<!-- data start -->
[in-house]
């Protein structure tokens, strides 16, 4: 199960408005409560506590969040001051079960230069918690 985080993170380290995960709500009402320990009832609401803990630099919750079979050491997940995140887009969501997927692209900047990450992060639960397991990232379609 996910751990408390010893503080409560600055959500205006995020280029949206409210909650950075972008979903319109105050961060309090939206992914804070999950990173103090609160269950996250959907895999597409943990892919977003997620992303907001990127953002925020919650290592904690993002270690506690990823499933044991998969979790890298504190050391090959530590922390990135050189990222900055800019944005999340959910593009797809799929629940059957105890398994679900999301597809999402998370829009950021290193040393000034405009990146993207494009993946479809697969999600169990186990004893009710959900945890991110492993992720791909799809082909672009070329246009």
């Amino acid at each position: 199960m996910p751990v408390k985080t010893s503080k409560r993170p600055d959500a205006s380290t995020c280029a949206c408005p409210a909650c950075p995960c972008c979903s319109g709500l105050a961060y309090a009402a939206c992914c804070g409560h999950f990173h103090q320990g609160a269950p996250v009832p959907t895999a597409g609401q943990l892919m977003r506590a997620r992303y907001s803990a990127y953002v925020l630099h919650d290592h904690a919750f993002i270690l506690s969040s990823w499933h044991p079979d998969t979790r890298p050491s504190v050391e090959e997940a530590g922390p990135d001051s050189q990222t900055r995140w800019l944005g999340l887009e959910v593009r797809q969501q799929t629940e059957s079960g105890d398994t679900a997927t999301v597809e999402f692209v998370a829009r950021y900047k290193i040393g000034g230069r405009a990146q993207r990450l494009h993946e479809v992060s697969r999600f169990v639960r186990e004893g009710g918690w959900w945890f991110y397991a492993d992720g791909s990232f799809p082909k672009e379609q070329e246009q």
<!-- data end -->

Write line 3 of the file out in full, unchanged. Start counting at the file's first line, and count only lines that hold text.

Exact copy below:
């Amino acid at each position: 199960m996910p751990v408390k985080t010893s503080k409560r993170p600055d959500a205006s380290t995020c280029a949206c408005p409210a909650c950075p995960c972008c979903s319109g709500l105050a961060y309090a009402a939206c992914c804070g409560h999950f990173h103090q320990g609160a269950p996250v009832p959907t895999a597409g609401q943990l892919m977003r506590a997620r992303y907001s803990a990127y953002v925020l630099h919650d290592h904690a919750f993002i270690l506690s969040s990823w499933h044991p079979d998969t979790r890298p050491s504190v050391e090959e997940a530590g922390p990135d001051s050189q990222t900055r995140w800019l944005g999340l887009e959910v593009r797809q969501q799929t629940e059957s079960g105890d398994t679900a997927t999301v597809e999402f692209v998370a829009r950021y900047k290193i040393g000034g230069r405009a990146q993207r990450l494009h993946e479809v992060s697969r999600f169990v639960r186990e004893g009710g918690w959900w945890f991110y397991a492993d992720g791909s990232f799809p082909k672009e379609q070329e246009q």